Monday 13 February 2017

HTZ-16: Improvisation on an Industrial Scale

Improvised armour vehicles appeared during WWI, but the phenomenon became truly commonplace during the Spanish Civil War. The most common type of vehicle was the improvised armoured car, but armoured tractors were also built. Less mobile than wheeled armoured cars, they were not in high demand in Spanish conditions. WWII triggered a resurgence of improvised armoured vehicles. The USSR built the largest amount of armoured tractors, and one of them, the HTZ-16, was accepted into production and built on an industrial scale. On July 20th, this vehicle turned 75 years old.

Anything for the Front, Anything at All

The Germans delivered a crushing blow to the Red Army in the first three weeks of Operation Barbarossa. In a short time, the army lost over half of its tanks. Most of them were considered obsolete, and their replacements were just entering production. However, brand new KV and T-34 tanks were also among those lost. Production plans were radically increased almost immediately after the start of the war. The issue was that plans look good on paper, but increasing production was a difficult case, especially with light tanks. According to pre-war plans, the main light tank of the Red Army was going to be the T-50. However, production was just beginning, and the situation with engines for these tanks was far from ideal.

The T-50's engine was produced at factory #75 in Kharkov. Factory #183, the main producer of the T-34 tank, was also located here. The Kharkov Tractor Factory (HTZ) was also positioned nearby, a major producer of agricultural tractors. The SHTZ-NATI tractor, developed in 1935 by the Agricultural Tractor Research Institute (NATI) was being built here since 1937. This vehicle was also used as an artillery tractor. Using the SHTZ-NATI design, Soviet designers created a custom transport tractor, which was mass produced under the index STZ-5.

Despite a similar purpose to tank factories, HTZ was not considered for tank production in 1941. It was also not considered when the war began, since the factory had to be radically converted to produce the light T-50. Especially since, as mentioned above, issues with engine production limited the availability of this tank. GKO decree #124 was issued on July 13th, 1941, ordering all equipment from the new plant at HTZ to be sent to Stalingrad to be installed at the Stalingrad Tractor Factory.

SHTZ-NATI tractor, the chassis for the HTZ-16.

Meanwhile, HTZ and NATI staff found a way to help the Motherland in its time of need. It is not known whether or not this was the initiative of NATI/HTZ staff or the military. Most likely, the proposal came from the factory.

NATI began working on a project to revive ideas of the early 1930s. A family of tracked armoured vehicles was developed on tractor chassis, including SPGs. The designers took the same road. Work was managed by V.Ya. Slonimskiy, the former lead of the SHTZ-NATI project, and E.G. Popov, who later invented the NATI D (Ya-11) tractor. A.M. Cherepin and A.V. Sapozhnikov also participated in the project. The latter was a tractor test driver.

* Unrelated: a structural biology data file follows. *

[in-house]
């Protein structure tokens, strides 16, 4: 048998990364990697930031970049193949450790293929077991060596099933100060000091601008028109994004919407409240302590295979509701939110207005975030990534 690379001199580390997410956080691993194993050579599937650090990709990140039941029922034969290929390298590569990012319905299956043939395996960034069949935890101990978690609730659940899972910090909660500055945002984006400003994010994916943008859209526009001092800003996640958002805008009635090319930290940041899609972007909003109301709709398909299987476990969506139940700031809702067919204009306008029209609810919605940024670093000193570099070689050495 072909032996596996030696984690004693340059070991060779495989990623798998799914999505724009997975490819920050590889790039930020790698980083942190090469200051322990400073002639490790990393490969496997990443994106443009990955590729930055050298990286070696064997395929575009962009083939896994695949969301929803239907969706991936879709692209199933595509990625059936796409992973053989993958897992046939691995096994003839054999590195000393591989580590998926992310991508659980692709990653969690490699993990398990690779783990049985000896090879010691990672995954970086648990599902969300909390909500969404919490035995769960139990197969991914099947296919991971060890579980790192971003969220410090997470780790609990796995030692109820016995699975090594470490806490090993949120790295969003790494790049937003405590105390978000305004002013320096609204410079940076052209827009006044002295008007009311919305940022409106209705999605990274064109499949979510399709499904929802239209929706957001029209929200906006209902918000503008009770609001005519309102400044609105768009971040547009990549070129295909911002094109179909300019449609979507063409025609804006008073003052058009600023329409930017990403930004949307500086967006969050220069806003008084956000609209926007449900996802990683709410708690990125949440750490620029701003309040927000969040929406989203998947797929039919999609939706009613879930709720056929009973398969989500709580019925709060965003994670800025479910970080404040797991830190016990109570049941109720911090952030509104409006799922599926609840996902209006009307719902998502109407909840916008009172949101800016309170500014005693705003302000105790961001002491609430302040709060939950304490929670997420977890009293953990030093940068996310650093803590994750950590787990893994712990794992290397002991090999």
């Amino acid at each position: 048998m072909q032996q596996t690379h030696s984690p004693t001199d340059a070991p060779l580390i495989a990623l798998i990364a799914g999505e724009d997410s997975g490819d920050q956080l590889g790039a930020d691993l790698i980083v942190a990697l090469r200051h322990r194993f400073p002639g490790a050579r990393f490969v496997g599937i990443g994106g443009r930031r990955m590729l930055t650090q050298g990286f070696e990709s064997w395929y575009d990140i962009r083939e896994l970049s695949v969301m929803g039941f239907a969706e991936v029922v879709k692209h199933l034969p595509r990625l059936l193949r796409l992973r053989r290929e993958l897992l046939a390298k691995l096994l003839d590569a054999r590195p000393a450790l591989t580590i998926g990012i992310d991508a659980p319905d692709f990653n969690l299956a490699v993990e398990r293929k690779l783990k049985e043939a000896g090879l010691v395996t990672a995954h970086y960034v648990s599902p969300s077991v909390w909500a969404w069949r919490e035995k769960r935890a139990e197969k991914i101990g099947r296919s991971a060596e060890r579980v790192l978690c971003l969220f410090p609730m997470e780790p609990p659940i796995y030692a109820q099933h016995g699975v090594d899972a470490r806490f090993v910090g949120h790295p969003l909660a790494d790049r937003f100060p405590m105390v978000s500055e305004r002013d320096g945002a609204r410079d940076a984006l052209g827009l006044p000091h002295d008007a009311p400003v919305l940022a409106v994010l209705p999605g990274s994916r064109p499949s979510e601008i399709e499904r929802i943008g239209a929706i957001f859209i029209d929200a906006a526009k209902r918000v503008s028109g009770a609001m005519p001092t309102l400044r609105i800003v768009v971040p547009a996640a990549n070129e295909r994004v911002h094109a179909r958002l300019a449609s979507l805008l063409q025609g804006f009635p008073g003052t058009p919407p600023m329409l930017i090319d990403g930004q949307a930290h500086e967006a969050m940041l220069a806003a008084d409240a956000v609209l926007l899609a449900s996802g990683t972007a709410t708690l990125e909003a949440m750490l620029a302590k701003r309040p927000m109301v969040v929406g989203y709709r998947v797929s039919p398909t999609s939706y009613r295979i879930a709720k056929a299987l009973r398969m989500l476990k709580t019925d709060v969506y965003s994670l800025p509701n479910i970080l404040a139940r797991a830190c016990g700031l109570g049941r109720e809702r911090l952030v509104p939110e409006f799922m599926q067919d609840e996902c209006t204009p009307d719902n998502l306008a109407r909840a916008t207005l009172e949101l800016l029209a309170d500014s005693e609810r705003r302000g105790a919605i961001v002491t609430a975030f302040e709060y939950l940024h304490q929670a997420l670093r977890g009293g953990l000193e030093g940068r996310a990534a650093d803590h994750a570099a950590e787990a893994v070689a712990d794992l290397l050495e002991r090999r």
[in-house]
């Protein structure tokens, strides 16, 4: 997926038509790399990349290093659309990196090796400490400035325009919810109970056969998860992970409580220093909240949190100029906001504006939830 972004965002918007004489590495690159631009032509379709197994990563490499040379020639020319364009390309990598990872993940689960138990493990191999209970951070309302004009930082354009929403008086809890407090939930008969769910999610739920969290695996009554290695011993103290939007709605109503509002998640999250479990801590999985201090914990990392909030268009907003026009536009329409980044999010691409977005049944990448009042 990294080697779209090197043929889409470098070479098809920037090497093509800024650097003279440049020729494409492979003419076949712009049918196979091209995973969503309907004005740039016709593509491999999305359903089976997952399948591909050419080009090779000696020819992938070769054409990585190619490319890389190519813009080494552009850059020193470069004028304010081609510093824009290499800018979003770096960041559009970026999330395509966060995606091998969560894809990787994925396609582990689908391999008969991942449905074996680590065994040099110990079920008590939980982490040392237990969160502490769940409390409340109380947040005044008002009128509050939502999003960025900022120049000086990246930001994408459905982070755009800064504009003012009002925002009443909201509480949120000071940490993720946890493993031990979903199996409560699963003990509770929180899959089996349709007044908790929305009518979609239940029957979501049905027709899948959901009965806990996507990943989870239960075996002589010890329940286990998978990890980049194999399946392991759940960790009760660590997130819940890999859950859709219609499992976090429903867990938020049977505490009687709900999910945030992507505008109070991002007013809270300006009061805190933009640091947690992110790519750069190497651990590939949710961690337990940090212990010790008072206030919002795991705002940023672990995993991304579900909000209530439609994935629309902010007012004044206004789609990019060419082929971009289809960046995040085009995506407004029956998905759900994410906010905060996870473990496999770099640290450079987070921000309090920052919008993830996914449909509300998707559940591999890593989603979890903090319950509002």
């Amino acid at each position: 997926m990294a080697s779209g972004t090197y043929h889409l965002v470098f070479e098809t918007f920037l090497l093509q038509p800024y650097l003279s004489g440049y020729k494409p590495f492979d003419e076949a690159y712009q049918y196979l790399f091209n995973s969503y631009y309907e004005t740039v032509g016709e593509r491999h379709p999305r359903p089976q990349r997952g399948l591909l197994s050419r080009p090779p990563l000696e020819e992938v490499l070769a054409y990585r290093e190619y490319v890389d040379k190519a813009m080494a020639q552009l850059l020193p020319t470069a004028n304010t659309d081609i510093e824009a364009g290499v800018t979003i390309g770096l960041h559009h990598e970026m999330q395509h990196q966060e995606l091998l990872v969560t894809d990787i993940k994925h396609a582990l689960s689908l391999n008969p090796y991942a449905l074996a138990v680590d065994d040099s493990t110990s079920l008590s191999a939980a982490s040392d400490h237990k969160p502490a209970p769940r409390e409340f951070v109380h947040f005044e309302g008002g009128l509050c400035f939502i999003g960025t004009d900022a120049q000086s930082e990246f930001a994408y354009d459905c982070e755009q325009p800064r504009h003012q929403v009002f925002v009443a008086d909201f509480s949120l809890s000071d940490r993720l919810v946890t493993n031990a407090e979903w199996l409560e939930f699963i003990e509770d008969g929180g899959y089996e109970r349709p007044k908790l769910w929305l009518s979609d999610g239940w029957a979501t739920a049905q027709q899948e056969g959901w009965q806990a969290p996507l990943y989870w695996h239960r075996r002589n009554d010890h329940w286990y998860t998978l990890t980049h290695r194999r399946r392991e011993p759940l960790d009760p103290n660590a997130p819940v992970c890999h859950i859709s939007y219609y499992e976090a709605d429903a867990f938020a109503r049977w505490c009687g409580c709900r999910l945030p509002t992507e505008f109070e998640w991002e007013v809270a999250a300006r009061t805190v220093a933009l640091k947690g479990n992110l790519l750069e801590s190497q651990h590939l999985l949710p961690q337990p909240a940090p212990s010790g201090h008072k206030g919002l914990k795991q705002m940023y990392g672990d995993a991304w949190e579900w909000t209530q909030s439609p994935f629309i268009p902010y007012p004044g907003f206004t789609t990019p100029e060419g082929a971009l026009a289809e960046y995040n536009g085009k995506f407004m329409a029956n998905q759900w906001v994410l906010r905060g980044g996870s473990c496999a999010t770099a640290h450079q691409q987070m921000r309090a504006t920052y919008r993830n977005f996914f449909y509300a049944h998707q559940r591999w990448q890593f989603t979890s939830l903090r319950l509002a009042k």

The technical project of an armoured tractor on the SHTZ-NATI platform was completed and submitted for approval by the People's Commissar of Medium Production, V.A. Malyshev, in the middle of the month. The proposal was approved and Malyshev sent Stalin a draft for a GKO decree to order production of 2000 vehicles. There is information regarding GKO decree #019 "On the applique armour for light tanks and armouring of tractors". Allegedly, it assigned production of armoured tractors to HTZ and STZ, but that does not match reality.

For starters, the GKO decree signed on July 20th, 1941, had the number 219ss (top secret) and was titled "On production of 2000 armoured tractors". It also never mentioned STZ. Armoured tractors were to be produced exclusively in Khrakov. According to established deadlines, the first 50 tractors would be completed in August, then 850 in September, and 1100 in October. In addition, the decree did not mention the development of the tractor, but putting it into production.

The information that, allegedly, one tractor out of four was chosen in August. GKO decree #219ss clearly describes not only the chassis (SHTZ-NATI) but also the tactical-technical characteristics of the armoured tractor. The vehicle was armed with a 45 mm gun and a coaxial DT machinegun. The front armour was 30 mm, side armour was 13.5 mm. The tractor would have a top speed of 18-20 kph on roads and up to 10 kph off road.

One Month without Armour

The index HTZ-16 was already in use in early August of 1941. By then, NATI and HTZ began working on putting the armoured tractor into mass production. Chief Designer M.S. Sidelnikov headed the efforts from HTZ's side. The expectation was that two prototypes would be ready by August 12th, but in reality only one was completed. Due to a lack of 13 mm armoured plates, the sides were 10 mm thick. The rest of the hull wasn't made from armour at all, but from boiler plate.

Experimental HTZ-16 prototype, August 1941.